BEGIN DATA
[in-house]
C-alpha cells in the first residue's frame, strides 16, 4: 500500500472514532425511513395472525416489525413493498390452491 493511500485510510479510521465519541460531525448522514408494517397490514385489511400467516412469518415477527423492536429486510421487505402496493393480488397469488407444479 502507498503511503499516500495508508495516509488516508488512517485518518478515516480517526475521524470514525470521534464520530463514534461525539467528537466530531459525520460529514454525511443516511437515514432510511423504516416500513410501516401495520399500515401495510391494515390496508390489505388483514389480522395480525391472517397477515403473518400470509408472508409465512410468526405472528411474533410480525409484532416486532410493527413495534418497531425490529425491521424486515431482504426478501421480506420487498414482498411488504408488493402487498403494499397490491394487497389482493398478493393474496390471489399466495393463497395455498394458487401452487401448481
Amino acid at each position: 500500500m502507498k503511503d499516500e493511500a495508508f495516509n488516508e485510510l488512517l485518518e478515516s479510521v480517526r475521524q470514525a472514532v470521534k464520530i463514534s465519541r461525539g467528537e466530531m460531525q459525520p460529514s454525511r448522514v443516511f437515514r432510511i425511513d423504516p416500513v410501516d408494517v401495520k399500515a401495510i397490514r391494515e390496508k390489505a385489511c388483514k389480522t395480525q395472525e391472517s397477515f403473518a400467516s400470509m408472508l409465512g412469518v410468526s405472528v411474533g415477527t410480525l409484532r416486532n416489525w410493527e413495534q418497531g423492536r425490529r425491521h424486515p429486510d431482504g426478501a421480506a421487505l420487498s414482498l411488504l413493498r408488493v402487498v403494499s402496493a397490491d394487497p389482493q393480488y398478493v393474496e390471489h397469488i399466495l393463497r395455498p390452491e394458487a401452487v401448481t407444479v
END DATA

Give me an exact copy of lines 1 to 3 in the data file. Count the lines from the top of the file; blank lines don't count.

[in-house]
C-alpha cells in the first residue's frame, strides 16, 4: 500500500472514532425511513395472525416489525413493498390452491 493511500485510510479510521465519541460531525448522514408494517397490514385489511400467516412469518415477527423492536429486510421487505402496493393480488397469488407444479 502507498503511503499516500495508508495516509488516508488512517485518518478515516480517526475521524470514525470521534464520530463514534461525539467528537466530531459525520460529514454525511443516511437515514432510511423504516416500513410501516401495520399500515401495510391494515390496508390489505388483514389480522395480525391472517397477515403473518400470509408472508409465512410468526405472528411474533410480525409484532416486532410493527413495534418497531425490529425491521424486515431482504426478501421480506420487498414482498411488504408488493402487498403494499397490491394487497389482493398478493393474496390471489399466495393463497395455498394458487401452487401448481
Amino acid at each position: 500500500m502507498k503511503d499516500e493511500a495508508f495516509n488516508e485510510l488512517l485518518e478515516s479510521v480517526r475521524q470514525a472514532v470521534k464520530i463514534s465519541r461525539g467528537e466530531m460531525q459525520p460529514s454525511r448522514v443516511f437515514r432510511i425511513d423504516p416500513v410501516d408494517v401495520k399500515a401495510i397490514r391494515e390496508k390489505a385489511c388483514k389480522t395480525q395472525e391472517s397477515f403473518a400467516s400470509m408472508l409465512g412469518v410468526s405472528v411474533g415477527t410480525l409484532r416486532n416489525w410493527e413495534q418497531g423492536r425490529r425491521h424486515p429486510d431482504g426478501a421480506a421487505l420487498s414482498l411488504l413493498r408488493v402487498v403494499s402496493a397490491d394487497p389482493q393480488y398478493v393474496e390471489h397469488i399466495l393463497r395455498p390452491e394458487a401452487v401448481t407444479v